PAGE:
I grew up in an Italian family from New York. My grandfather, Carlos, claimed to be the King of Italy’s personal tailor. I’m still checking on whether or not there was a king of Italy in the late 1800’s as my grandfather claimed. All the men in my family cooked. Holidays and special occasions – Fridays before poker – found all my eight uncles in the kitchen, each making their own specialty. My aunts were ushered out to discuss “girl things,” which usually meant men things. The male children, my many cousins and I each had a favorite uncle, and we would be the sous chefs: chopping, dicing, and pretending we were an integral part of the process. My specialty was tomatoes, and since we were Sicilians, that was a pretty important part. My cousin Gary’s specialty was sausage. He had the better specialty – more masculine. Very important if you’re Sicilian! My favorite uncle was Eduardo “Eddy.” He was the oldest of my mother’s eight siblings. Uncle Eddy was – and still is – my hero. Uncle Eddy’s specialty was lasagna, and not just your ordinary lasagna. Uncle Eddy’s lasagnas were aromatic, pungent, gamey, woodsy, and memorable. They were true to his Sicilian heritage and my grandfather’s legacy as personal tailor to the King of Italy.
Uncle Eddy’s Marinara Ingredients
12 ripe Italian Roma tomatoes
3 28 oz. cans tomato puree.
1 8 oz. can tomato paste
2 yellow onions chopped
8 crushed garlic cloves.
1 cup red wine. I use Madera now, and limit it to a cup or so. Uncle Eddy’s recipe had no discernible limit.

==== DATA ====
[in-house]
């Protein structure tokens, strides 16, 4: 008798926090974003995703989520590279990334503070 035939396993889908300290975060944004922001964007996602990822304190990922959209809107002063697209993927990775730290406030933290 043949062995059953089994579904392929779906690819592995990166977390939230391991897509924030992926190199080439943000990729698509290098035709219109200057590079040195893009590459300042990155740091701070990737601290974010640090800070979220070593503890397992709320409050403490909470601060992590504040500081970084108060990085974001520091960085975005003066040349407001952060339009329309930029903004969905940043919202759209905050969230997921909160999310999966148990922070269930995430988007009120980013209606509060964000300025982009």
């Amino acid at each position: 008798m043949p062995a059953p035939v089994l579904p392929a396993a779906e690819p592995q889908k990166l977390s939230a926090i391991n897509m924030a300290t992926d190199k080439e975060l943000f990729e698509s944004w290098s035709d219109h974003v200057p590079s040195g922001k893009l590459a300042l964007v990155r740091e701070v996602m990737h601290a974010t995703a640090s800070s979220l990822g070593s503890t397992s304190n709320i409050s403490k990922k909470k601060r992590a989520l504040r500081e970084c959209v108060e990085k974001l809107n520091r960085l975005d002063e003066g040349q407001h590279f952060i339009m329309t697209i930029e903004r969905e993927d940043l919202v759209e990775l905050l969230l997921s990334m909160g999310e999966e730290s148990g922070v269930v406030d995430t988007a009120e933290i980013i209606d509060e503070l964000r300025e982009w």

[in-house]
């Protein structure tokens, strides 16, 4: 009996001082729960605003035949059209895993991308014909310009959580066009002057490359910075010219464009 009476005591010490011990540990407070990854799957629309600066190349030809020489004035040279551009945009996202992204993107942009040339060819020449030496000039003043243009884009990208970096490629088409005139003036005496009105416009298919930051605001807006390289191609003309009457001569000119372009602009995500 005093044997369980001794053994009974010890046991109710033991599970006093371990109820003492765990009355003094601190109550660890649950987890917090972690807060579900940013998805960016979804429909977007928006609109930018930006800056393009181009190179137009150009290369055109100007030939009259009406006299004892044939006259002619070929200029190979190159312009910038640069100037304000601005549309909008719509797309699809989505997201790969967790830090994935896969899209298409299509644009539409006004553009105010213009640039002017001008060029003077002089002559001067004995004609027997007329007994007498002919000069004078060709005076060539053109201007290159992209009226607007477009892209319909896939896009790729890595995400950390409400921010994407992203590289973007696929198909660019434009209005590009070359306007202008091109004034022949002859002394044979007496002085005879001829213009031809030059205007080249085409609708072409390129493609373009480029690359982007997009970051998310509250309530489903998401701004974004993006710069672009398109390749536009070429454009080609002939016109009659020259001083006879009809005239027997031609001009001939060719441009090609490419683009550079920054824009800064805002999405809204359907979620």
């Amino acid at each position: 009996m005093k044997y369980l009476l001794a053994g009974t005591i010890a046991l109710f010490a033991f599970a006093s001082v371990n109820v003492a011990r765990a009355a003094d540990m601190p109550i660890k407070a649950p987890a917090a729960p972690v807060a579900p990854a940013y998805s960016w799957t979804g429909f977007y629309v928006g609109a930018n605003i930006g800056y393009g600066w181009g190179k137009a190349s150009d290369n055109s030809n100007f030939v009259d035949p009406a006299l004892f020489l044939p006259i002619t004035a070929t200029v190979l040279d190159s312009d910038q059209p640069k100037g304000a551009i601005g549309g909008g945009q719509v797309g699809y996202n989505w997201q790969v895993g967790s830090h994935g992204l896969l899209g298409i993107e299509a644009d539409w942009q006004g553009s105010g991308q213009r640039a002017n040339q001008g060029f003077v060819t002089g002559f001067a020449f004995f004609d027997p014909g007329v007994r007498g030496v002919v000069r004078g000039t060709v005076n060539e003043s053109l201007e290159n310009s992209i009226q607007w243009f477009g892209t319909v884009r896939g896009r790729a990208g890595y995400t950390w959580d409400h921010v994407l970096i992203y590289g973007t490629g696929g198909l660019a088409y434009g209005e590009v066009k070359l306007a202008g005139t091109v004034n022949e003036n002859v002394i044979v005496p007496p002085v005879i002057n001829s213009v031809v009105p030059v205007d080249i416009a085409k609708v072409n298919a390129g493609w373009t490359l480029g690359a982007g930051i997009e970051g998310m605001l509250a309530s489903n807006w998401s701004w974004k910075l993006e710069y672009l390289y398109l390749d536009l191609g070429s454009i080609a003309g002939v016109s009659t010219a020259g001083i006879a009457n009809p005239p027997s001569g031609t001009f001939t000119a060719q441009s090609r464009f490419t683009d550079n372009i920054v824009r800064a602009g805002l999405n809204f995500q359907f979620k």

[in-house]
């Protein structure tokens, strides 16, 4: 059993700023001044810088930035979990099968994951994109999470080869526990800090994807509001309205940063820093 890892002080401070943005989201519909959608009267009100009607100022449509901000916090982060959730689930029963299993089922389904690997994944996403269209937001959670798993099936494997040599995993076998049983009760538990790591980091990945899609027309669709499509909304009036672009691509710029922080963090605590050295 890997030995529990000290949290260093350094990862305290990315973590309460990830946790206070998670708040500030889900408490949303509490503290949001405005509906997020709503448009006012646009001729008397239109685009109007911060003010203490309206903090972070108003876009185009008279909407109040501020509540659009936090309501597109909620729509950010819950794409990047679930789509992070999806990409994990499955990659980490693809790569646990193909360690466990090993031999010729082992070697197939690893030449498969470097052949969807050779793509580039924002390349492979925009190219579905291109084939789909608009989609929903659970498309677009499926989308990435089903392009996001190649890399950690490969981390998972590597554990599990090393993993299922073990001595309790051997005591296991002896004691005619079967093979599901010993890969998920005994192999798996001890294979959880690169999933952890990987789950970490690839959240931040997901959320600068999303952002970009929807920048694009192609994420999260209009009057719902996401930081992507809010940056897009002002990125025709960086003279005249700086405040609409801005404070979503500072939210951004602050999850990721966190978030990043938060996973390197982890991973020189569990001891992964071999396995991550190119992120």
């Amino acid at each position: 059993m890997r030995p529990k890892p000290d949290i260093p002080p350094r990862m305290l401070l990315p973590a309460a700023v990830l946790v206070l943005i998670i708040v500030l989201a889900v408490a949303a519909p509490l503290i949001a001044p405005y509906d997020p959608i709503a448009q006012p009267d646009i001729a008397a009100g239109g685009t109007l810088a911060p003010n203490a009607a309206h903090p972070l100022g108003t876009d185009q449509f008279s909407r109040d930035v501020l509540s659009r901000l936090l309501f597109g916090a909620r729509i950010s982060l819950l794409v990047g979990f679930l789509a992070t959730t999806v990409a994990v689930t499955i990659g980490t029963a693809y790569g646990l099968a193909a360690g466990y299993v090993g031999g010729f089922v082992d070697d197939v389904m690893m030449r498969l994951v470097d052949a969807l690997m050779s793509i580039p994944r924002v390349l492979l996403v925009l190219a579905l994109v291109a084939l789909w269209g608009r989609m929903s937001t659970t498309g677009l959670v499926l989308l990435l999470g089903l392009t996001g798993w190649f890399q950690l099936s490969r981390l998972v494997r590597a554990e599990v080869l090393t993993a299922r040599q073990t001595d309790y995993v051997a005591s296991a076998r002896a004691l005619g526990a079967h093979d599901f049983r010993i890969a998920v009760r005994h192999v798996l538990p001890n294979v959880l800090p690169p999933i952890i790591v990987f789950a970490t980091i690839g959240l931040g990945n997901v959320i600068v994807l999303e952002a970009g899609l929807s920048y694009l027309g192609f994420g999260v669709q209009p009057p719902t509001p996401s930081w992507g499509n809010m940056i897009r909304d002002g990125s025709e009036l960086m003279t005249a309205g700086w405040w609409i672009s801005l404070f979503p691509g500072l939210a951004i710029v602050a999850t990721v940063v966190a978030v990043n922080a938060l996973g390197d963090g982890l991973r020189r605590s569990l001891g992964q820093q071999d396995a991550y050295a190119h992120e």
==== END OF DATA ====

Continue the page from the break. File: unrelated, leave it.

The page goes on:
½ cup olive oil. This can’t really be measured. When in doubt, use more.
8 bay leaves
4 oz. dried whole oregano
4 oz. dried basil
2 Tbsp dried fennel seeds
1 Tbsp ground sage
1 Tbsp dried rosemary
1 Tbsp dried marjoram
1 Tbsp dried thyme
1 tsp ground nutmeg
3 Tbsp sugar.
In an 8 quart heavy pot, cover the bottom with olive oil; add the chopped onion, crushed garlic, and sauté over medium heat—not too high. Sauté until onions and garlic start to brown. No need for a separate sauté pan. Uncle Eddy’s Marinara is a one pot product—start to finish.
Crush the tomatoes with your hands over the pot. Do not remove anything—seeds, stems, skins, or blemishes.
Add the tomato puree, the tomato paste, and the oregano, basil, rosemary, marjoram, sage, and fennel. Sage and fennel are the secret weapons in Uncle Eddy’s Marinara and Lasagna.
Heat (simmer is too high) for a minimum of several hours. Several days is better! Add the wine and sugar along the way. They balance each other, so you have to use taste as your guide. Uncle Eddy’s sauce is thick and perhaps a bit sweet, but we’ll be adding lemon juice during the assembly process to get the sweetness just right.
1 small roasting duck
4 Sicilian sausage links
1 pot Uncle Eddy’s marinara
6 sprigs fresh Sage
6 sprigs fresh Basil
6 sprigs fresh Oregano
2 tablespoons ground Nutmeg
1 tablespoon dried Red Chili Flakes
1 lemon. I use Meyer lemons. Uncle Eddy had a tree in the backyard
Uncle Eddy split the duck in half and grilled it. He stuffed half cloves of garlic into knife slits he made on each half of the bird. He left the skin on and placed each of the duck breast-side-down on a hot grill for about 15 minutes. He then turned each half over and lowered the heat. Uncle Eddy did this by removing about half the charcoal coals in his backyard red charcoal barbeque.
Cook for another 45 minutes or until the skin becomes golden brown. Uncle Eddy used a fork to tell when it was done.
Remove the duck and place it on a platter.